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What the #&%*? New research shows swearing IS effective in helping us tolerate pain

By Published July 17, 2019

A new study has found that using the f-word, when pain strikes, raises pain threshold and tolerance. Amazingly, swearing increases people’s threshold (32%) and tolerance (33%) of pain by about a third.[1]

A panel of experts, including Keele University’s well-known senior lecturer in psychology, Dr Richard Stephens, language expert and author, Dr Emma Byrne, and acclaimed lexicographer Jonathon Green are the team behind the research, which was sponsored by Nurofen. 

During the experiment, a panel of scientists, lexicographers and lay members of the public also created two new “socially acceptable” swear words. The aim was to identify whether the new words could also increase pain tolerance compared with swear words and control words.

The new words did not alleviate pain in the same way traditional swearing did – showing traditional swear words are a better option for increasing pain tolerance.[1]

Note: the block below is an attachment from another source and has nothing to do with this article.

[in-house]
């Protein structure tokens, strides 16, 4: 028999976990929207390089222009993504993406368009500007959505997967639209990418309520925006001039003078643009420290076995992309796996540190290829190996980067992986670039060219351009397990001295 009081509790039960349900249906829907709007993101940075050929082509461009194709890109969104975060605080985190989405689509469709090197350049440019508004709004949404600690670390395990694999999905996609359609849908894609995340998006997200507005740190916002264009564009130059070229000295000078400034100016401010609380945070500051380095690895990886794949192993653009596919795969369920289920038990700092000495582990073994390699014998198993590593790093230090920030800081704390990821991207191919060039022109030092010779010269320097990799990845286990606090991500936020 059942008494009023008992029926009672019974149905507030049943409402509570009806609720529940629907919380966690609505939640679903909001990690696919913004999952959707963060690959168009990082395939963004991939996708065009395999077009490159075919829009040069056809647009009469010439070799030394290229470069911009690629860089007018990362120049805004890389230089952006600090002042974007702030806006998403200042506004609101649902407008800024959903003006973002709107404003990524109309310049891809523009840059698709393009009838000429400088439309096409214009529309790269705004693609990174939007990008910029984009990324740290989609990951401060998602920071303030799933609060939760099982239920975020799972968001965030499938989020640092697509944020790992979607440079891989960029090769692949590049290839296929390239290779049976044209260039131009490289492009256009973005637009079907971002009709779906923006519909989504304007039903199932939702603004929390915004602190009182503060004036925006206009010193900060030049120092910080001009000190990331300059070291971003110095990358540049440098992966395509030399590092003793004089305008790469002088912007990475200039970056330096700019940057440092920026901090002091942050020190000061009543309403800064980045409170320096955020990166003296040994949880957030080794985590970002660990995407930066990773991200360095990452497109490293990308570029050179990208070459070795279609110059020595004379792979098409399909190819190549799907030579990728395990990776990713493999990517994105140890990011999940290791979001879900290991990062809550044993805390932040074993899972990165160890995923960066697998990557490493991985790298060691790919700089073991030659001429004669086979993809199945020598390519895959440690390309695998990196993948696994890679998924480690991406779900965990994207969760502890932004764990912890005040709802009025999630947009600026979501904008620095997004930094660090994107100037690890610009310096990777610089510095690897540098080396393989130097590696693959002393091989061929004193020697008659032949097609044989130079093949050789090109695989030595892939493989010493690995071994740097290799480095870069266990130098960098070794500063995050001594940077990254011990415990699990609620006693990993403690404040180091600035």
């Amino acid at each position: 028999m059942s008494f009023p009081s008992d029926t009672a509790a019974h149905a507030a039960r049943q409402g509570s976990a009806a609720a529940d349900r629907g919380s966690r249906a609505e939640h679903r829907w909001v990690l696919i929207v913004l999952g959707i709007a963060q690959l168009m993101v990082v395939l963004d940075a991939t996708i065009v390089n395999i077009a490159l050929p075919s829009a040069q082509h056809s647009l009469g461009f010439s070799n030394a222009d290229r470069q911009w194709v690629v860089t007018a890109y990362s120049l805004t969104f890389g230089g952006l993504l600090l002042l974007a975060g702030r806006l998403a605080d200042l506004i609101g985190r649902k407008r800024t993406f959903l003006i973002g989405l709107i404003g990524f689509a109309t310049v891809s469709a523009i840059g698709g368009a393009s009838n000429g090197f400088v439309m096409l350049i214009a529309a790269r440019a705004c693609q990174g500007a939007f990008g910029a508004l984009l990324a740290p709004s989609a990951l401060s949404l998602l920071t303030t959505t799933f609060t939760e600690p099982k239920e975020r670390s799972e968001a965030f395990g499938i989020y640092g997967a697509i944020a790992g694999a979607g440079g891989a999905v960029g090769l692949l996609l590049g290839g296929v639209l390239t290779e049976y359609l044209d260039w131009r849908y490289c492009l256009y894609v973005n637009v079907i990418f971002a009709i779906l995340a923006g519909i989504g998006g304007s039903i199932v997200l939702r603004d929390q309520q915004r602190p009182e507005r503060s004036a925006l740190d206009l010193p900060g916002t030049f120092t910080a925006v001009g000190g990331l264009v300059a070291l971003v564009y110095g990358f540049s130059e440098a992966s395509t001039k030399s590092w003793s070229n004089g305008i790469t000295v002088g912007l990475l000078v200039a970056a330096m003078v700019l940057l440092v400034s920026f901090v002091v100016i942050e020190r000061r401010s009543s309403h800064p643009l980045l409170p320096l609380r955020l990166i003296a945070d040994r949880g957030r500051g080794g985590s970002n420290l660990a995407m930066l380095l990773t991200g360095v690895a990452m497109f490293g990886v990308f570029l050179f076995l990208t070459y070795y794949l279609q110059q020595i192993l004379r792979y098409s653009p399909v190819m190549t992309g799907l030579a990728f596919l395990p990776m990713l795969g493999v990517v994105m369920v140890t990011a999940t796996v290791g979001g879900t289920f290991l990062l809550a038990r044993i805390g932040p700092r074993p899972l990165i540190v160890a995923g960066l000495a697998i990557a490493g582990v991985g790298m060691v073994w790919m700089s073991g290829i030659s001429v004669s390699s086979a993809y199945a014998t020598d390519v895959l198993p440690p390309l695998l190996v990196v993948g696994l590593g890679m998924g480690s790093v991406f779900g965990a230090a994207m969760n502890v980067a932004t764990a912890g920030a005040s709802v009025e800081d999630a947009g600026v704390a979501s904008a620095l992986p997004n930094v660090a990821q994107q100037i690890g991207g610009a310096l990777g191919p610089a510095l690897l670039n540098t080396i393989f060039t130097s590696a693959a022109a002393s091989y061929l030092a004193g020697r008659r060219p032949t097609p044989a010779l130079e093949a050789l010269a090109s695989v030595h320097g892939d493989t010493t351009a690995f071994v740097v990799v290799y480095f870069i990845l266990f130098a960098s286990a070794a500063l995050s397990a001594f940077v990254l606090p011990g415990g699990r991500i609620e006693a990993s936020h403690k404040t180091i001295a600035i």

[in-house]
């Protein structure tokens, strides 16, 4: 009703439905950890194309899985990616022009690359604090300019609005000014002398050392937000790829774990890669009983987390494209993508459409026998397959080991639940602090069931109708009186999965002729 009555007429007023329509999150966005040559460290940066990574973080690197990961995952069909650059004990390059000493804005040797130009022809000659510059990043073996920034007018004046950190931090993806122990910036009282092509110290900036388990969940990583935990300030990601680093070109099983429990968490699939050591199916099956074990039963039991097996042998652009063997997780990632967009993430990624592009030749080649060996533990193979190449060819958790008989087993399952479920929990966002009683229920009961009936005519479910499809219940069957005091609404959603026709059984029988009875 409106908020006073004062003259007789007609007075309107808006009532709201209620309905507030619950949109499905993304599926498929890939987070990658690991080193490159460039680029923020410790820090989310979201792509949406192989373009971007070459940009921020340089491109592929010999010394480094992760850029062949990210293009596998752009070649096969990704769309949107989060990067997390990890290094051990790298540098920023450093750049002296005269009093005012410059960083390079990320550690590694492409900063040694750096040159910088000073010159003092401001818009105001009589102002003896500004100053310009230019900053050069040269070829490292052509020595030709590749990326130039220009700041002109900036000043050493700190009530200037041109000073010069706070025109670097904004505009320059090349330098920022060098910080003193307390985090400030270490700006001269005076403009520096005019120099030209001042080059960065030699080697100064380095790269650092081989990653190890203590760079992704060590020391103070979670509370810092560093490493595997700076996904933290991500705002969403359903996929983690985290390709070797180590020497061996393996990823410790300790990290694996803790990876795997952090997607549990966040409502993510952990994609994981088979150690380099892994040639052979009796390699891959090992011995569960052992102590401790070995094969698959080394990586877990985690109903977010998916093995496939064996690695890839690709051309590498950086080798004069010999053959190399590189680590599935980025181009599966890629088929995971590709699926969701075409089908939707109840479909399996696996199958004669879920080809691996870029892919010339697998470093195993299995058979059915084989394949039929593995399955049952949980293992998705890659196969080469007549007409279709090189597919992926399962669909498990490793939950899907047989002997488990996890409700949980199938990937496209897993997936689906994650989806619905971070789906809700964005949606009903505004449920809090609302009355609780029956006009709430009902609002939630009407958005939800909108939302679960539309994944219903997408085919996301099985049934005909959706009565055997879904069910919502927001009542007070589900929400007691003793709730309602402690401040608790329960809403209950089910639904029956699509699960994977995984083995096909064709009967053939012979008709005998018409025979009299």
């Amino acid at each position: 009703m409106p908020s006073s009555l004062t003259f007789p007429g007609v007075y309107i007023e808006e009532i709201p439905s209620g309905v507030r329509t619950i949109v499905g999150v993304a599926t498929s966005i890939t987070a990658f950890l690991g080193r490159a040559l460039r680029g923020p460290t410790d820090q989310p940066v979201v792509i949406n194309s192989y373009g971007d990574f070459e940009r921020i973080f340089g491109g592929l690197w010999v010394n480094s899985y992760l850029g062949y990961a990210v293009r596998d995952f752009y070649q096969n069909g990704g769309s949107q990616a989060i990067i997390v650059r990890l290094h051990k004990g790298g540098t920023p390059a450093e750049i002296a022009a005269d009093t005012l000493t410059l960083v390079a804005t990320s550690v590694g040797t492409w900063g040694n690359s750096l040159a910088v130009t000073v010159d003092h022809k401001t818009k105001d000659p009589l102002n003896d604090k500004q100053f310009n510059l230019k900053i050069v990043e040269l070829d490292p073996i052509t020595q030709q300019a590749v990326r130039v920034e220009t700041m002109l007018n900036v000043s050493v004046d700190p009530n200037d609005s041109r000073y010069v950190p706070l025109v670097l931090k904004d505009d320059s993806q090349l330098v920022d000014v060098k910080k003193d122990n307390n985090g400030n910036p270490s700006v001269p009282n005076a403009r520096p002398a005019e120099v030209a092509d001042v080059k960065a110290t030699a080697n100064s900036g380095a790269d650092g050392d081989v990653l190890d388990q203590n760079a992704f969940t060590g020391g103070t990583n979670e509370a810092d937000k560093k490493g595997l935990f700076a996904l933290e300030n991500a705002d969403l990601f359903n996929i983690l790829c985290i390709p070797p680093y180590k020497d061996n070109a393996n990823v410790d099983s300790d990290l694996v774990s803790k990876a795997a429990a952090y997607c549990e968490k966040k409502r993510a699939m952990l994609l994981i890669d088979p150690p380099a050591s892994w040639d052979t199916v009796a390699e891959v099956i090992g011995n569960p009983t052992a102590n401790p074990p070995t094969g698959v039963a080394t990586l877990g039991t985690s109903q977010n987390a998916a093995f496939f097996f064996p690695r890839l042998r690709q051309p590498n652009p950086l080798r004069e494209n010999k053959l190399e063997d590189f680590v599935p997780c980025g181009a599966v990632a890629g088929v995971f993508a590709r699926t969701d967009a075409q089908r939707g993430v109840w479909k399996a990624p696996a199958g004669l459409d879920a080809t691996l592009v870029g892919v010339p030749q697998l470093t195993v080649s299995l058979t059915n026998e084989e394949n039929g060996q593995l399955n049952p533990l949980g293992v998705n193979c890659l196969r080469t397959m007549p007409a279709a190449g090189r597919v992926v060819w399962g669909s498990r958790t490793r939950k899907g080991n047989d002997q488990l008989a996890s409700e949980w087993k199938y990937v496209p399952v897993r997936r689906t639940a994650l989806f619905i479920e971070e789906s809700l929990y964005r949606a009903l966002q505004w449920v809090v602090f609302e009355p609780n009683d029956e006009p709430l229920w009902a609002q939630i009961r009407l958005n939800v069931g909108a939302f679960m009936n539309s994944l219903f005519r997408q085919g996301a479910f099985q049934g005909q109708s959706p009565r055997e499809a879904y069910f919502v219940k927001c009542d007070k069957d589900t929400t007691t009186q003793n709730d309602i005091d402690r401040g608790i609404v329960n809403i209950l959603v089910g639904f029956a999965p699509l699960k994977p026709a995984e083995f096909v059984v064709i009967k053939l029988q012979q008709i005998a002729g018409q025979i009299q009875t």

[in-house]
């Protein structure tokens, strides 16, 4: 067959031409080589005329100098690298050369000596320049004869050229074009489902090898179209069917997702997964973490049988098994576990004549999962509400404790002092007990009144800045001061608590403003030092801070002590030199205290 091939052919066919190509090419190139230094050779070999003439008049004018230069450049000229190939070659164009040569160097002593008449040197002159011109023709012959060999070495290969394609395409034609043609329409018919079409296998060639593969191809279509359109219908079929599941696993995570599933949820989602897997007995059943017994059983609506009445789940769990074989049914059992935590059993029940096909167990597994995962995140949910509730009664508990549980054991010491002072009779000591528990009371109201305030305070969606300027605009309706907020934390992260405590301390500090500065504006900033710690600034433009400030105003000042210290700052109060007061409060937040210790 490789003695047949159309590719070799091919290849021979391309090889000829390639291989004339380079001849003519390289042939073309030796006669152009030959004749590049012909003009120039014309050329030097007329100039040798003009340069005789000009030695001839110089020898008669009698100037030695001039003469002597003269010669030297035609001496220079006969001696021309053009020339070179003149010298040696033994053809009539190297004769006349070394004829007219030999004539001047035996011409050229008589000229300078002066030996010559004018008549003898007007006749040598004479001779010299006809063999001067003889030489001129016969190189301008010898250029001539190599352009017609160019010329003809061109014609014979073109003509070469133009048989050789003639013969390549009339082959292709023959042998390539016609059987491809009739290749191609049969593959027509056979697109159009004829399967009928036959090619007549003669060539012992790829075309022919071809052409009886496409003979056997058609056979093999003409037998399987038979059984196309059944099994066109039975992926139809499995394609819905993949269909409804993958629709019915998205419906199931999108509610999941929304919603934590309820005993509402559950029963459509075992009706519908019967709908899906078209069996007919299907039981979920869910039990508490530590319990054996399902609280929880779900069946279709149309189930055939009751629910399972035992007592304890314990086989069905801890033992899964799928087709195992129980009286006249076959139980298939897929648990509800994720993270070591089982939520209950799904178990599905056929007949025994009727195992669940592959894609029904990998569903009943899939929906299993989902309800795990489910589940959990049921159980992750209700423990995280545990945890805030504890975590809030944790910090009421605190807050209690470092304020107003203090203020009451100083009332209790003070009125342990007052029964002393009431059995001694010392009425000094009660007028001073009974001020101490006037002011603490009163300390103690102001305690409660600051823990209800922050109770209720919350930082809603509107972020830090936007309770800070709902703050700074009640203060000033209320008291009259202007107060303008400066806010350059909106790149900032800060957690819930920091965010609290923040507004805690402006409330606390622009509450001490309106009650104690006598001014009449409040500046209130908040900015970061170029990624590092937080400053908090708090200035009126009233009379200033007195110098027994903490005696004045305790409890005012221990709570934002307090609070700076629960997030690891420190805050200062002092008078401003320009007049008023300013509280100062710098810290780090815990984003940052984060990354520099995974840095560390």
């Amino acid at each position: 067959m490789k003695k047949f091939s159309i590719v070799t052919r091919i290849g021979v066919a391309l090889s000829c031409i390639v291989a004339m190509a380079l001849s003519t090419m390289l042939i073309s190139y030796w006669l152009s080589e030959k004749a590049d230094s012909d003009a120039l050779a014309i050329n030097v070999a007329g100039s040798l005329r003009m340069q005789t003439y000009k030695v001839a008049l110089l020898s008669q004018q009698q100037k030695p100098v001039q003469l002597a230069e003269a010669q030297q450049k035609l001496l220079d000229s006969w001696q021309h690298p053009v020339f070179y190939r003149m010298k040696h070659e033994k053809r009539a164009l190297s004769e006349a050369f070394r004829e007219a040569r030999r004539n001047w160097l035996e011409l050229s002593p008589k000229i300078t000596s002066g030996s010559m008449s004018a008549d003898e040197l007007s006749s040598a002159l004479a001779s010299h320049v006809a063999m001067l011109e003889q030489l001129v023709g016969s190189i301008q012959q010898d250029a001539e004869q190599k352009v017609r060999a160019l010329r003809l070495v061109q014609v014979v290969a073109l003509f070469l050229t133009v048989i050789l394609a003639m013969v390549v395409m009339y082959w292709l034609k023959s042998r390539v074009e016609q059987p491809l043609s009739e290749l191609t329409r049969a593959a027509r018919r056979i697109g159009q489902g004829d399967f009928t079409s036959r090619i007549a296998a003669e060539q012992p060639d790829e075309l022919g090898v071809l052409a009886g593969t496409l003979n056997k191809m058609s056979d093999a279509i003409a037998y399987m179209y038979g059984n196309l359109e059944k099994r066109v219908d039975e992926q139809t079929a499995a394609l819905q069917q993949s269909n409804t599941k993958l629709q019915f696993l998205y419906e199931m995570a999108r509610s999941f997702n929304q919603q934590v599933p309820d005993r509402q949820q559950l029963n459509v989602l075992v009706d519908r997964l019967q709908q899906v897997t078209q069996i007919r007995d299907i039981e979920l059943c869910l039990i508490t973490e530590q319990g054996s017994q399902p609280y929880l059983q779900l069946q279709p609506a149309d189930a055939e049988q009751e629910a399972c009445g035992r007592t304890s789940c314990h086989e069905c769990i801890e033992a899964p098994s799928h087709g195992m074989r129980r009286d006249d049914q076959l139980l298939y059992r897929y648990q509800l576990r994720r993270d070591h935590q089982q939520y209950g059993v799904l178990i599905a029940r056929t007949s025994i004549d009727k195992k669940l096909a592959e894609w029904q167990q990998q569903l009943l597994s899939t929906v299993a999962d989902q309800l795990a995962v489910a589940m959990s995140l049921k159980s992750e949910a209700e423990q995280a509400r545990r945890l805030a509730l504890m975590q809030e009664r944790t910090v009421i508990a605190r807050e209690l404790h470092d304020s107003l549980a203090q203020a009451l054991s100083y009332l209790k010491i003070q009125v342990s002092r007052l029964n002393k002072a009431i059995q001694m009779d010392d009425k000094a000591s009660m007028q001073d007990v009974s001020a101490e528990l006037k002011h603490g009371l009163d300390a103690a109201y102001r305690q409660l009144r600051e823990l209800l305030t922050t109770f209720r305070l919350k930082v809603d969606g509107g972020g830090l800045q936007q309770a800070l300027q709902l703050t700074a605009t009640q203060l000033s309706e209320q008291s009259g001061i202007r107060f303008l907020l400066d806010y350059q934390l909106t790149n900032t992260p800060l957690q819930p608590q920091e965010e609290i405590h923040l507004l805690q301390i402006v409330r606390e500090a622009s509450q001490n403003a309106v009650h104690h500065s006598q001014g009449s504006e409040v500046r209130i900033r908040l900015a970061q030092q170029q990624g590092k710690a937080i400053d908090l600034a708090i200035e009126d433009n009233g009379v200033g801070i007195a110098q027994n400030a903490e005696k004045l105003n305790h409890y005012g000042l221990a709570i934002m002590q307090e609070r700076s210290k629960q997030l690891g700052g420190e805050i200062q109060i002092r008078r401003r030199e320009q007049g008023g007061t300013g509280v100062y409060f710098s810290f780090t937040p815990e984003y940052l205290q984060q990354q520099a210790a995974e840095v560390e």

The new study was built on Dr Richard Stephen’s original 2009 study which discovered that swearing can increase pain tolerance in the short term.[2]

Two new “socially acceptable” swearwords were created - Twizpipe and Fouch - as they mimic real swear words quite closely. Twizpipe mirrors the humorous element of swearing and is fun to say, whereas fouch is harsh-sounding and concise, similar to the existing swear words.

1 Data on file 2019.

2 Stephens, R., Atkins, J., Kingston, A. Swearing as a response to pain. Neuroreport. 2009;20:1056–1060

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